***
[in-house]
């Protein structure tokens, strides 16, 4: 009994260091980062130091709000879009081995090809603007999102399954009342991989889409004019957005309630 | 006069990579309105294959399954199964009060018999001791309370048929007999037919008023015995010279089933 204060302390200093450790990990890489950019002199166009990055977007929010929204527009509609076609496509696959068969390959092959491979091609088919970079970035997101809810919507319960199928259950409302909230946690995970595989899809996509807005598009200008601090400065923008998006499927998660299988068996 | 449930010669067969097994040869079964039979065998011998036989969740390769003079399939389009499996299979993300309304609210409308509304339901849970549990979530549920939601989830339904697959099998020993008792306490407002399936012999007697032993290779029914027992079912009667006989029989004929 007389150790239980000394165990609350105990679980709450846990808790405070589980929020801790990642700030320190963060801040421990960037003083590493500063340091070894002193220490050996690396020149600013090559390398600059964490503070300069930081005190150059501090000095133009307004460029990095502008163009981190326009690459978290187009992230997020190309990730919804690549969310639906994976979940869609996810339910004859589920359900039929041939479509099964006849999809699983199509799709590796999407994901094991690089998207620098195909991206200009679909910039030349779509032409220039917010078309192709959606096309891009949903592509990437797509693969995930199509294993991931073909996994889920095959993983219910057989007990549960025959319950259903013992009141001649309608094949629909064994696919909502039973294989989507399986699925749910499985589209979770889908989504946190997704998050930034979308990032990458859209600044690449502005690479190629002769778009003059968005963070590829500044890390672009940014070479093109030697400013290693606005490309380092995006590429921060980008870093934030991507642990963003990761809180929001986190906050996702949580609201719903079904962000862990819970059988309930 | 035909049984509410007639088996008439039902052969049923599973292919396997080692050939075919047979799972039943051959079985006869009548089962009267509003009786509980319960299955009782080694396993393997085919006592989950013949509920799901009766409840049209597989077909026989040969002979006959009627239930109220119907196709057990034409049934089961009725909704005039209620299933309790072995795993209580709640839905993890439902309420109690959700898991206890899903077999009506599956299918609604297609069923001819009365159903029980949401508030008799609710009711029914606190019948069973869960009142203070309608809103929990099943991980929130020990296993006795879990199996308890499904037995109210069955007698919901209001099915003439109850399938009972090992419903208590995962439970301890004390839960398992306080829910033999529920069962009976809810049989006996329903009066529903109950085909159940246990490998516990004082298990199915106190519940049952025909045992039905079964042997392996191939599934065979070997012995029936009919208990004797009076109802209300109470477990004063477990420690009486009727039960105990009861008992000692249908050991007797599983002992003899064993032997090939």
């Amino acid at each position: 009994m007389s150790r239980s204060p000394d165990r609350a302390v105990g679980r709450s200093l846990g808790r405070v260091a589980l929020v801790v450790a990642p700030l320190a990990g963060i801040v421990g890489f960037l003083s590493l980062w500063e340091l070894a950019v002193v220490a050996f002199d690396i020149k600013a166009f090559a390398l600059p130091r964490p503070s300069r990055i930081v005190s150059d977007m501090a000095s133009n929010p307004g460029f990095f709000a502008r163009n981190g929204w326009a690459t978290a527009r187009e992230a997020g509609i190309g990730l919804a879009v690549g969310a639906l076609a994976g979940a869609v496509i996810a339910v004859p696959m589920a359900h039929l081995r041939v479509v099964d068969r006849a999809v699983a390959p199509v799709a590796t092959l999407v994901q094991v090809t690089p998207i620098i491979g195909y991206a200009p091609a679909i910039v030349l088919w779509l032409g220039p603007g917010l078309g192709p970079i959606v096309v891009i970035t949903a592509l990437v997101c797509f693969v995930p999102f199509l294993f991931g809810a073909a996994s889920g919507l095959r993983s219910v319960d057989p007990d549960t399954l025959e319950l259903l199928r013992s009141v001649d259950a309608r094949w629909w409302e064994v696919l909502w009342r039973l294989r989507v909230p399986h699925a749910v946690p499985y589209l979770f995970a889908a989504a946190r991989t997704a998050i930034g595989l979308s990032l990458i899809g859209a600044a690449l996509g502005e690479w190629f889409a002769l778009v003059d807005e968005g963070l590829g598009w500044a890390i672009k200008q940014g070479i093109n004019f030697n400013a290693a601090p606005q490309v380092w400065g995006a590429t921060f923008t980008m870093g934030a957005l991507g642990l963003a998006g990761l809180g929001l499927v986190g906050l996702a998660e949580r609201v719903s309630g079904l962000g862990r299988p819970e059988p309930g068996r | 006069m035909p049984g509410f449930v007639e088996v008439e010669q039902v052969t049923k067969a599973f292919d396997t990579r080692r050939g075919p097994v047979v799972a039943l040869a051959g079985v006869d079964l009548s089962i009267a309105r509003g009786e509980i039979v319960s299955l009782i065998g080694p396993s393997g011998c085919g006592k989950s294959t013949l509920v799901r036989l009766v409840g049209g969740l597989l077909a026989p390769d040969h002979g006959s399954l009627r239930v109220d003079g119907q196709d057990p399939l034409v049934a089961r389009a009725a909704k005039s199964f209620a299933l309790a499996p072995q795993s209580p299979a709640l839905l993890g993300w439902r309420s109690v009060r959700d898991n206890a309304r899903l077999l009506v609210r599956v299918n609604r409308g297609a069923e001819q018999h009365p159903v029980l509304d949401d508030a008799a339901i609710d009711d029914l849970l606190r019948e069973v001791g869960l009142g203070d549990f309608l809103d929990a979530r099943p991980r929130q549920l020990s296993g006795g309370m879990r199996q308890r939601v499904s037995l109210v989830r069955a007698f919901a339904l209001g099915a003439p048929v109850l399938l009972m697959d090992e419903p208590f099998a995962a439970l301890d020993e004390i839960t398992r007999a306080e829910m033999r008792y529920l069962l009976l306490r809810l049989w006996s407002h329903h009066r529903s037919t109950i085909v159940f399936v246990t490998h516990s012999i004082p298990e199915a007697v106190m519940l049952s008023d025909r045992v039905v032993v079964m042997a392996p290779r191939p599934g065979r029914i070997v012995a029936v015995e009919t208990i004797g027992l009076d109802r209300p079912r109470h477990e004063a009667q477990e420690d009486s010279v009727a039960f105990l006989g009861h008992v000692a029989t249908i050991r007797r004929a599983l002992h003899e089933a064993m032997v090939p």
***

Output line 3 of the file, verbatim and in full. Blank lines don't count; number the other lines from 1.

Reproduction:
């Amino acid at each position: 009994m007389s150790r239980s204060p000394d165990r609350a302390v105990g679980r709450s200093l846990g808790r405070v260091a589980l929020v801790v450790a990642p700030l320190a990990g963060i801040v421990g890489f960037l003083s590493l980062w500063e340091l070894a950019v002193v220490a050996f002199d690396i020149k600013a166009f090559a390398l600059p130091r964490p503070s300069r990055i930081v005190s150059d977007m501090a000095s133009n929010p307004g460029f990095f709000a502008r163009n981190g929204w326009a690459t978290a527009r187009e992230a997020g509609i190309g990730l919804a879009v690549g969310a639906l076609a994976g979940a869609v496509i996810a339910v004859p696959m589920a359900h039929l081995r041939v479509v099964d068969r006849a999809v699983a390959p199509v799709a590796t092959l999407v994901q094991v090809t690089p998207i620098i491979g195909y991206a200009p091609a679909i910039v030349l088919w779509l032409g220039p603007g917010l078309g192709p970079i959606v096309v891009i970035t949903a592509l990437v997101c797509f693969v995930p999102f199509l294993f991931g809810a073909a996994s889920g919507l095959r993983s219910v319960d057989p007990d549960t399954l025959e319950l259903l199928r013992s009141v001649d259950a309608r094949w629909w409302e064994v696919l909502w009342r039973l294989r989507v909230p399986h699925a749910v946690p499985y589209l979770f995970a889908a989504a946190r991989t997704a998050i930034g595989l979308s990032l990458i899809g859209a600044a690449l996509g502005e690479w190629f889409a002769l778009v003059d807005e968005g963070l590829g598009w500044a890390i672009k200008q940014g070479i093109n004019f030697n400013a290693a601090p606005q490309v380092w400065g995006a590429t921060f923008t980008m870093g934030a957005l991507g642990l963003a998006g990761l809180g929001l499927v986190g906050l996702a998660e949580r609201v719903s309630g079904l962000g862990r299988p819970e059988p309930g068996r | 006069m035909p049984g509410f449930v007639e088996v008439e010669q039902v052969t049923k067969a599973f292919d396997t990579r080692r050939g075919p097994v047979v799972a039943l040869a051959g079985v006869d079964l009548s089962i009267a309105r509003g009786e509980i039979v319960s299955l009782i065998g080694p396993s393997g011998c085919g006592k989950s294959t013949l509920v799901r036989l009766v409840g049209g969740l597989l077909a026989p390769d040969h002979g006959s399954l009627r239930v109220d003079g119907q196709d057990p399939l034409v049934a089961r389009a009725a909704k005039s199964f209620a299933l309790a499996p072995q795993s209580p299979a709640l839905l993890g993300w439902r309420s109690v009060r959700d898991n206890a309304r899903l077999l009506v609210r599956v299918n609604r409308g297609a069923e001819q018999h009365p159903v029980l509304d949401d508030a008799a339901i609710d009711d029914l849970l606190r019948e069973v001791g869960l009142g203070d549990f309608l809103d929990a979530r099943p991980r929130q549920l020990s296993g006795g309370m879990r199996q308890r939601v499904s037995l109210v989830r069955a007698f919901a339904l209001g099915a003439p048929v109850l399938l009972m697959d090992e419903p208590f099998a995962a439970l301890d020993e004390i839960t398992r007999a306080e829910m033999r008792y529920l069962l009976l306490r809810l049989w006996s407002h329903h009066r529903s037919t109950i085909v159940f399936v246990t490998h516990s012999i004082p298990e199915a007697v106190m519940l049952s008023d025909r045992v039905v032993v079964m042997a392996p290779r191939p599934g065979r029914i070997v012995a029936v015995e009919t208990i004797g027992l009076d109802r209300p079912r109470h477990e004063a009667q477990e420690d009486s010279v009727a039960f105990l006989g009861h008992v000692a029989t249908i050991r007797r004929a599983l002992h003899e089933a064993m032997v090939p």